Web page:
Insights & News

The Dos and Don’ts of Truckload Shipping

Trucks are filled at a warehouse for truckload shipping

Posted On May 15, 2023

Truckload transportation is a competitive and cost-effective method when dispatching large shipments of goods. However, it’s not as simple as just loading up a trailer. Before your cargo hits the open road, you need to know some crucial dos and don’ts of truckload shipping. Trust us, you don’t want to learn these lessons the hard way.

Keep reading to find out what you need to know about truckload shipping and gain valuable insights to make your next shipment successful.


What is considered a full truckload shipment?

Truckload shipping (TL), or full truckload shipping (FTL), is a shipping method in which an entire truck is dedicated to a single shipment. It’s typically used for transporting large quantities of goods or cargo, high-value shipments or time-sensitive deliveries. Unlike less-than-truckload (LTL) shipping, FTL is usually faster and more secure since loads aren’t transferred, consolidated or frequently moved as other shipments are loaded and unloaded.


The different trailer types in truckload shipping

Several kinds of trailers are used in truckload freight shipping services, each designed for a specific type of cargo.

  • Dry van trailers are most commonly used to transport dry goods such as boxed or palletized freight. 
  • Reefer or refrigerated trucks carry perishable goods, such as food and pharmaceuticals, that require temperature-controlled environments.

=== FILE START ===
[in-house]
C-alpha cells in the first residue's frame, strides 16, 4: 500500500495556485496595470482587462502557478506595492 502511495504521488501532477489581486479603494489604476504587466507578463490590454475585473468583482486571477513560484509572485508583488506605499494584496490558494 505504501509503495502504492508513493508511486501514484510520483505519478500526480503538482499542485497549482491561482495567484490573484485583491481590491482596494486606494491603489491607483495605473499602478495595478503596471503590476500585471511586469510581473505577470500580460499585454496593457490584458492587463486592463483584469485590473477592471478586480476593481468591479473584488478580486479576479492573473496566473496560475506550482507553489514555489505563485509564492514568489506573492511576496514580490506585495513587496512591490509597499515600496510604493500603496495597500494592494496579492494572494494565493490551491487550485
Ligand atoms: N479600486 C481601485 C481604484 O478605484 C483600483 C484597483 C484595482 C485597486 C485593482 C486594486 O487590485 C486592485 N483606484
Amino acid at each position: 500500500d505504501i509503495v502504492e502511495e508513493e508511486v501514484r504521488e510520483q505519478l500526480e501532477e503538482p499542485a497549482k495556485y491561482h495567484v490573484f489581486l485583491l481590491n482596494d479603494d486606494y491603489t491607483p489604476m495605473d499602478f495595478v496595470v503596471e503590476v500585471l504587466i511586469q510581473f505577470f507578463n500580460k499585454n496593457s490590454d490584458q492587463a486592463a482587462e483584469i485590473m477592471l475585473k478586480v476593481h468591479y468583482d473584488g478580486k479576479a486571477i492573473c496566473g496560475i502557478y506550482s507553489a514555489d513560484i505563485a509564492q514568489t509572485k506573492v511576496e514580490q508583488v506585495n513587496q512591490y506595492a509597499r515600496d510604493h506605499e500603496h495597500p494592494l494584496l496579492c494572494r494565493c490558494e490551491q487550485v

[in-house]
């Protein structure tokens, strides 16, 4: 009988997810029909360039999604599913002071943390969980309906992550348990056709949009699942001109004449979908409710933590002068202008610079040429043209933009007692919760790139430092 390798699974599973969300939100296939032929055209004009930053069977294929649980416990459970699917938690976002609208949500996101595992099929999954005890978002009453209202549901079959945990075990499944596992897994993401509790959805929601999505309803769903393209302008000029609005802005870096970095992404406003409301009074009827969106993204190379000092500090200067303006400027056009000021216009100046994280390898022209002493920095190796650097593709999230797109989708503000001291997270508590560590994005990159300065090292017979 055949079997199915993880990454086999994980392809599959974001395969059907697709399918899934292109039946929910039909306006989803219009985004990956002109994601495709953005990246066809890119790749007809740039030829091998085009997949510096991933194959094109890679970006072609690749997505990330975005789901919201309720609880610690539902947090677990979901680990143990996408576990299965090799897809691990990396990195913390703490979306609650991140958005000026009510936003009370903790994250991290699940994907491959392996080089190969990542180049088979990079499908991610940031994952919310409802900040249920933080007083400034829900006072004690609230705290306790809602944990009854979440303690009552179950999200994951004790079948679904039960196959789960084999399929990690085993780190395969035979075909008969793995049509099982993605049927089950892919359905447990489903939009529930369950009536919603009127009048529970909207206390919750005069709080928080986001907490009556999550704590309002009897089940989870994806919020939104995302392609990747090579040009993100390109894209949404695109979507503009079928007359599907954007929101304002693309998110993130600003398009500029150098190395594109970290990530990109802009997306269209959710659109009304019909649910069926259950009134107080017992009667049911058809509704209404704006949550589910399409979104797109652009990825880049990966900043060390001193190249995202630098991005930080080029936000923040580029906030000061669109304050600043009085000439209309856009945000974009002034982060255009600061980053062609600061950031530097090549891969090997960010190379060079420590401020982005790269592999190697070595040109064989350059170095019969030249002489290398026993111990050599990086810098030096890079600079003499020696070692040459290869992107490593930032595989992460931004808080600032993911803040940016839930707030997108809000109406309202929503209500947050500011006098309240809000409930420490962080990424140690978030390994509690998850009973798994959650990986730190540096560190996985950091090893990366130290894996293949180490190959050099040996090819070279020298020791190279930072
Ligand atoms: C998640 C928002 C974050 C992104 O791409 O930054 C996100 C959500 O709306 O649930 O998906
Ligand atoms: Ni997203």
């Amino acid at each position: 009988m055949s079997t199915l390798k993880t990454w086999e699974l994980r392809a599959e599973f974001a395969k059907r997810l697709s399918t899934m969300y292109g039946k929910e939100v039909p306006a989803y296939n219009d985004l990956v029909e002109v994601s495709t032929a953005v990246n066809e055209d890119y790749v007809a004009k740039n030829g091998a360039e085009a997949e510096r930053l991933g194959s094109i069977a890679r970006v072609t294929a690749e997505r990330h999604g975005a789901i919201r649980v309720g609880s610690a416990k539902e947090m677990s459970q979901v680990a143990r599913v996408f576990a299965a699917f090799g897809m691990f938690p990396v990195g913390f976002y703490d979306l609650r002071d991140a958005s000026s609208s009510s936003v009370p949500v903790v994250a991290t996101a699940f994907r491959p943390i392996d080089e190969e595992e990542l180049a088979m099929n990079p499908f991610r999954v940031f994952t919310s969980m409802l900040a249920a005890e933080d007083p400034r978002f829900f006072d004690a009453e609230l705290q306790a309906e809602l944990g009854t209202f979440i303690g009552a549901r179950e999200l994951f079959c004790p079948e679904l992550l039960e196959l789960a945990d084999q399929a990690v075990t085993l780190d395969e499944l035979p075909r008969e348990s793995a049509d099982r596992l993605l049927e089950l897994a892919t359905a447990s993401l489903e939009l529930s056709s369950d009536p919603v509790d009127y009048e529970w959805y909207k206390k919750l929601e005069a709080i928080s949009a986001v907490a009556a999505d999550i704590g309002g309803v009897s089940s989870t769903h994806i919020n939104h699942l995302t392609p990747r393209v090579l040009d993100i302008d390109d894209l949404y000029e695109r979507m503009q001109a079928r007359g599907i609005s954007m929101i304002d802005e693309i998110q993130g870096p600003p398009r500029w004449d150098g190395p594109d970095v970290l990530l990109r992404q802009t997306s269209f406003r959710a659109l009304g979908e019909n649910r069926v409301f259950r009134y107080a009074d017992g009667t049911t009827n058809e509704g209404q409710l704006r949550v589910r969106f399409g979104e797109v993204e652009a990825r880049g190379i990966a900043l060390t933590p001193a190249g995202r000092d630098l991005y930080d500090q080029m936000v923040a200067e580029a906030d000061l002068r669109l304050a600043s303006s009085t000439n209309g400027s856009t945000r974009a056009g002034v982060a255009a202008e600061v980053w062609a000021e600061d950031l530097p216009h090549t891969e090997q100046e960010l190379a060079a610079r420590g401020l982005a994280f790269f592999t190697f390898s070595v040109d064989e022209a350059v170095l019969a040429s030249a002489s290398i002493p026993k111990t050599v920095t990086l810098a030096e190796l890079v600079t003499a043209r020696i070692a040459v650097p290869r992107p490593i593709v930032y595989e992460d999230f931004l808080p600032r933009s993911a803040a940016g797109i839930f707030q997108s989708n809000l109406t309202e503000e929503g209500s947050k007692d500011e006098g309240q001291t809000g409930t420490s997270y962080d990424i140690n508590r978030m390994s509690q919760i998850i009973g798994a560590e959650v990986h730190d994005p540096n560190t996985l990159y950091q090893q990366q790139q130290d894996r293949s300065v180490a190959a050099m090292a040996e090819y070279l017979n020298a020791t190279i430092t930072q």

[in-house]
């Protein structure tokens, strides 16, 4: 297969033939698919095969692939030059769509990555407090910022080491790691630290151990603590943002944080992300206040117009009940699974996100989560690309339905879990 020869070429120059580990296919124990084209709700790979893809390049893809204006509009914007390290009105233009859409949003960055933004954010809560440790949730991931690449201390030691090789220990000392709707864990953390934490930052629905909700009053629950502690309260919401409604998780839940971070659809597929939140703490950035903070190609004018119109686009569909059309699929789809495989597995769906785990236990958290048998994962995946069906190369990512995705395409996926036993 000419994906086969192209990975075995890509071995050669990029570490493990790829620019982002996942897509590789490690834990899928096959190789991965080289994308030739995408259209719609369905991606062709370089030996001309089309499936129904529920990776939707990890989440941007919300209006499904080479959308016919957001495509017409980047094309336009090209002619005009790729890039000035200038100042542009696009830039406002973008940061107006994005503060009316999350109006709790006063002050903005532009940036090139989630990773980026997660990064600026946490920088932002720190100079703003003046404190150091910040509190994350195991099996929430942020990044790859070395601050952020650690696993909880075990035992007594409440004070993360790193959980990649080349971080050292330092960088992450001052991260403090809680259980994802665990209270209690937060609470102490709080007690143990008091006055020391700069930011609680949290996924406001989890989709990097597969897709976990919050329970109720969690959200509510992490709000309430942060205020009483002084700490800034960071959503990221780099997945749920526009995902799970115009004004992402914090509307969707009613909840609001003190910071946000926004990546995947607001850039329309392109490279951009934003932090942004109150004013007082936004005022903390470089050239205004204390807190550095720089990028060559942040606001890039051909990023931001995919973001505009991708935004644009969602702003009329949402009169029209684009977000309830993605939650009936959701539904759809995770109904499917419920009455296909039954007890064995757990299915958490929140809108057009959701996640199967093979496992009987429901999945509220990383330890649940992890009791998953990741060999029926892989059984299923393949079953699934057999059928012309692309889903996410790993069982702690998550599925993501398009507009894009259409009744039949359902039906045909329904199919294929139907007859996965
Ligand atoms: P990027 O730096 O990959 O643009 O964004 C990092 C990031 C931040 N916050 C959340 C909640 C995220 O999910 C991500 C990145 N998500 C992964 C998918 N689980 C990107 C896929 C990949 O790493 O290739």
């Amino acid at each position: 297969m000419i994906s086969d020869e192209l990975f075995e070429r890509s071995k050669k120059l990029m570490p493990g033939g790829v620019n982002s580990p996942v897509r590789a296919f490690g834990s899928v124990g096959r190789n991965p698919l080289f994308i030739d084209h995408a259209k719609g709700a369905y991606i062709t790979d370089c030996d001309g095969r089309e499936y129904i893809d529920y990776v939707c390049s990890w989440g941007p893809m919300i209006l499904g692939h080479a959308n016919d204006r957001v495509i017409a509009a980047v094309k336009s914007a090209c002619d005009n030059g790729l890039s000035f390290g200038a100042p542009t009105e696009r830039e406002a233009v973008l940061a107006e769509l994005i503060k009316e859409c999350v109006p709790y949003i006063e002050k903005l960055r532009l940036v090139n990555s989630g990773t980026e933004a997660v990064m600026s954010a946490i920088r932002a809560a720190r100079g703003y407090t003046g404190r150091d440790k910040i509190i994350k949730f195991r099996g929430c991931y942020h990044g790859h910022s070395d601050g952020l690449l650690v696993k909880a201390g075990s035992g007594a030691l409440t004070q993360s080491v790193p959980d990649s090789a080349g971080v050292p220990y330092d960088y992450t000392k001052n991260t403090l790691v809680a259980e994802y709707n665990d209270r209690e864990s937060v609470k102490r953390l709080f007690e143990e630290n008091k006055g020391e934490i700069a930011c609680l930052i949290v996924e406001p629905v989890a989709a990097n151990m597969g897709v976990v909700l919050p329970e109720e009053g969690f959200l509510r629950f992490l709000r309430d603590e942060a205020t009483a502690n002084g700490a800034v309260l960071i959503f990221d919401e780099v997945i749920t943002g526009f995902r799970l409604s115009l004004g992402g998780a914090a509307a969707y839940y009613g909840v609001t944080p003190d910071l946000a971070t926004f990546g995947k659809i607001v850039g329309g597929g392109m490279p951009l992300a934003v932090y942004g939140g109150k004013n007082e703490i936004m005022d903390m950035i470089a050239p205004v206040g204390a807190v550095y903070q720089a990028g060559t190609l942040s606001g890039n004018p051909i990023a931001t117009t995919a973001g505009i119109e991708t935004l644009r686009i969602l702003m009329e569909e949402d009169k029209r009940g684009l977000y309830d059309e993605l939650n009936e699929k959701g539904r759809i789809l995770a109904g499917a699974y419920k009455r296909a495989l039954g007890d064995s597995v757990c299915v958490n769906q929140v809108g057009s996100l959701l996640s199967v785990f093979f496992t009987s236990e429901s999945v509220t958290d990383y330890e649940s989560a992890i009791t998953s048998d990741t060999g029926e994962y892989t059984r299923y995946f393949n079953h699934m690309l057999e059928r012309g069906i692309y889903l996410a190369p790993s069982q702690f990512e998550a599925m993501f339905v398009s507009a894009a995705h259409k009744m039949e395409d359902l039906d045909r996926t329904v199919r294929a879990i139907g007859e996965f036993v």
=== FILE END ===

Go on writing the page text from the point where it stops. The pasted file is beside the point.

• Flatbed trailers haul oversized and overweight cargo such as construction equipment and heavy machinery. 
  • Specialized trailers are intended for moving specific types of freight, such as tanker trailers for liquids and gases and auto transport trailers for vehicles.


What’s the difference between less-than-truckload and full truckload freight?

Less-than-truckload shipping is used when a freight order only fills part of the truck. So multiple customer orders are transferred and consolidated to fill up the remaining space in the trailer. LTL shipping is usually cheaper than full truckload shipping, but often takes longer since it involves multiple stops. 

(Want to know more about LTL? Read LTL Freight Management: 7 Tricks for Saving Time & Money.)


The “dos” of truckload shipping

When sending your goods by full truckload shipping, specific considerations can help ensure a smooth and hassle-free process. One of the most crucial things to keep in mind when it comes to your full truckload shipments is preparation.


Thoroughly prepare for your shipments